Testing for Blood Oxygen Saturation and Blood Pressure At Home
(Before Getting Expensive Treatments!)
It can be costly to try and work with doctors to diagnose what may be causing your health issues. Problems such as fibromyalgia, brain fog, fatigue, and GI problems can all quickly rack up high bills in doctor’s visits and lab fees.
Some health problems require these expensive tests and bills in order to properly identify them. Before you spend thousands and thousands of dollars on stem cell therapy, or other major treatment and diagnostic plans, it is good to check for the “low-hanging fruit.”
By that, I mean issues that are significantly cheaper (even free) to test and treat. Some of these low-hanging fruit can even be tested and treated at home! It is important to try and treat the simple issues first. If treating these issues solve your problems, then you may see better results and save a lot of money and time in the process.
Two Low Hanging Fruits To Check At Home
For this example, it is best to have a small, affordable gadget called a pulse oximeter, which is affordable to purchase on Amazon. I have tried many different brands, and this is my favorite one.
In this example, we need to keep track of two things:
Your blood-oxygen saturation, or making sure you have enough oxygen in your blood.
Making sure your blood pressure is high enough to ensure your blood is being pumped deep into your tissues (a process called perfusion). The ideal blood pressure is 120/80.
If your blood pressure is low, then blood will not have enough pressure to help your blood perfuse deep into the tissue in your extremities (in particular your legs). Your entire body also needs the oxygen carried by the blood. It is very important to check both of these levels.
When your blood passes through the lungs it becomes saturated with oxygen, which it then carries throughout the body to the different cells. This oxygen is dispersed and used by the cells.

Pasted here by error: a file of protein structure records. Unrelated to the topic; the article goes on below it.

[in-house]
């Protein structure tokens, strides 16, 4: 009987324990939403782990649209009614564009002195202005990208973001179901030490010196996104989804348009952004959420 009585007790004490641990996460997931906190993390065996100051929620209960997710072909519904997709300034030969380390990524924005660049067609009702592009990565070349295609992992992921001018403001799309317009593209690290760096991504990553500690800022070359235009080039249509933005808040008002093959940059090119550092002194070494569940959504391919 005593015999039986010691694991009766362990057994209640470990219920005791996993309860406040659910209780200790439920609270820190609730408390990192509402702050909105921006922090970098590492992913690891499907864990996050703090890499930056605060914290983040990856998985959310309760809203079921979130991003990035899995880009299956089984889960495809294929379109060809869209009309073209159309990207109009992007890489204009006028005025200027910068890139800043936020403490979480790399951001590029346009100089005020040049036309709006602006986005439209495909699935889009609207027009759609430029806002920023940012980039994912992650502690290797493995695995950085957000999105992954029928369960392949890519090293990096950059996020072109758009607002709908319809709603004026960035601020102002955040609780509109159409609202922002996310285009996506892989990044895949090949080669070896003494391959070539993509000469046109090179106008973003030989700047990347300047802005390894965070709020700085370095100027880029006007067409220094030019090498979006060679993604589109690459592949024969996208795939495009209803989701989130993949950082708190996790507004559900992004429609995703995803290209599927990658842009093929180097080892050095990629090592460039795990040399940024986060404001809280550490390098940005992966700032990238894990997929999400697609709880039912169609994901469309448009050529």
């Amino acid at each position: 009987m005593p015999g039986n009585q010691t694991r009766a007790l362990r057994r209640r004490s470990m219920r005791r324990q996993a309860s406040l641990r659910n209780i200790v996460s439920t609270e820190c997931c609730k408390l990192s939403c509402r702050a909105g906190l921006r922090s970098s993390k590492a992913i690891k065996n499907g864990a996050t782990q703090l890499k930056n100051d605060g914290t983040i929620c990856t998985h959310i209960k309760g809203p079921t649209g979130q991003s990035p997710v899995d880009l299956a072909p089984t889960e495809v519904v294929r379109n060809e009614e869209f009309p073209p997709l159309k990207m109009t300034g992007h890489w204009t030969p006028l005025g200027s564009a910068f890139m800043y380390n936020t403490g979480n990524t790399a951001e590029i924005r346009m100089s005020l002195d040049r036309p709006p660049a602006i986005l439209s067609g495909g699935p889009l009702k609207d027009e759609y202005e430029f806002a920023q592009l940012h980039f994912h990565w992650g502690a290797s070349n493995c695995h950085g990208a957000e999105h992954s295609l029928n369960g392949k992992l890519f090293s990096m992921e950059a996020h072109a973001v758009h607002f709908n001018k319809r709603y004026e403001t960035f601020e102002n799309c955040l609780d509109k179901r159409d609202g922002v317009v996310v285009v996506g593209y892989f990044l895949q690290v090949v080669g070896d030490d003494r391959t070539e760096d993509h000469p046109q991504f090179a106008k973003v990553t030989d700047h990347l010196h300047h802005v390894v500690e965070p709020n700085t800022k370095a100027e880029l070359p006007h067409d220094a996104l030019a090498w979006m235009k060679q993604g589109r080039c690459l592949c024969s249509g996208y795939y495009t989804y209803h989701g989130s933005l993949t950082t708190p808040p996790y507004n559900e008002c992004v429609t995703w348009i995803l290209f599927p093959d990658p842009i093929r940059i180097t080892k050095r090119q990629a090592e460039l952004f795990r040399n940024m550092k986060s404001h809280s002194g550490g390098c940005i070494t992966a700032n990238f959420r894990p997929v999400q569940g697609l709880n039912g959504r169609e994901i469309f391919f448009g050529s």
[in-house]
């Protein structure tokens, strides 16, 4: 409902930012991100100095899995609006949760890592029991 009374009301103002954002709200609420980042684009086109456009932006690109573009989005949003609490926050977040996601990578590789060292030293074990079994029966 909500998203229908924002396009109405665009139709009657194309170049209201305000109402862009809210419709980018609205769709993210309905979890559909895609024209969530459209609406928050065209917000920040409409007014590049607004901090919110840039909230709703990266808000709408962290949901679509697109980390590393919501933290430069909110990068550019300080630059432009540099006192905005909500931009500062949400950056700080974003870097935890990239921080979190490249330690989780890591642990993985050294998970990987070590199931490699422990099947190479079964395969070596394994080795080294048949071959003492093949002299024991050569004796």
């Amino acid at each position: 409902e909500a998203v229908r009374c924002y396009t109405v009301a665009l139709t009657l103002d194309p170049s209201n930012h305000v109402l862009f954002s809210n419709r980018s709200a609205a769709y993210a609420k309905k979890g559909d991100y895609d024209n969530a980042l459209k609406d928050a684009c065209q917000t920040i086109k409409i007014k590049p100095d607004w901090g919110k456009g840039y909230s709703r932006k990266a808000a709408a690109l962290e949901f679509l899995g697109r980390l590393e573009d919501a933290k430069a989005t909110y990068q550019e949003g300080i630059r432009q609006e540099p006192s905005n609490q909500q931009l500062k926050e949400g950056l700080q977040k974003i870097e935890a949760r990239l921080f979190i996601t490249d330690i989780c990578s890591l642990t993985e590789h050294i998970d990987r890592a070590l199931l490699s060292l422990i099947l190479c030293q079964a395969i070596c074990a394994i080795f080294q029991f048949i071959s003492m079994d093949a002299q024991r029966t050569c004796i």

To take a reading with a pulse oximeter, place the device on your finger. You can hold your hand in any comfortable way. I have found the best readings come when you place your hand palm-down on a tabletop with your arm bent, similar to taking a blood-pressure reading.
When I test my own readings, and I get (for example) a reading of 96, that means I have 96% oxygenation in my red blood cells. I find the readings can vary slightly, so I recommend doing multiple readings on multiple fingers. When I switch to different fingers, I get readings like 98% or 97%.
Most charts will say that 95% oxygen saturation is “normal,” but I prefer to see this number at 97% or higher. Under 96%, your blood may not be carrying enough oxygen where it needs to go.
Low oxygen saturation can indicate problems such as an iron deficiency. Too little iron can be a symptom of anemia, but you can have low iron levels without being anemic. Since iron is what carries and delivers oxygen throughout the body, low iron levels mean lower oxygen saturation.
2. Blood Pressure
The ideal blood pressure is 120/80. Any reading less than that means your cells are not getting the ideal amount of oxygen, since the blood cannot be pushed deep enough into the tissues.
Blood pressure monitors are also relatively affordable on Amazon. I recommend this one by LAZLE.
Low blood pressure can result in the following conditions:
Dehydration and unusual thirst
Cold, clammy, pale skin
Rapid shallow breathing
Lack of concentration (brain fog)
Checking your blood pressure regularly can help narrow down the cause of some of your issues before resorting to expensive testing and treatments. If your blood pressure is consistently high, please reach out to me to discuss potential causes and treatment options.
While you may have conditions that end up requiring expensive treatments or tests, it is best to start with the low-hanging fruit options first.
Too often people see the top-tier treatment plans and want to pay top-tier prices for them. Those treatments will have a very limited effect on your body if you don’t start with the basic principles and treatments first.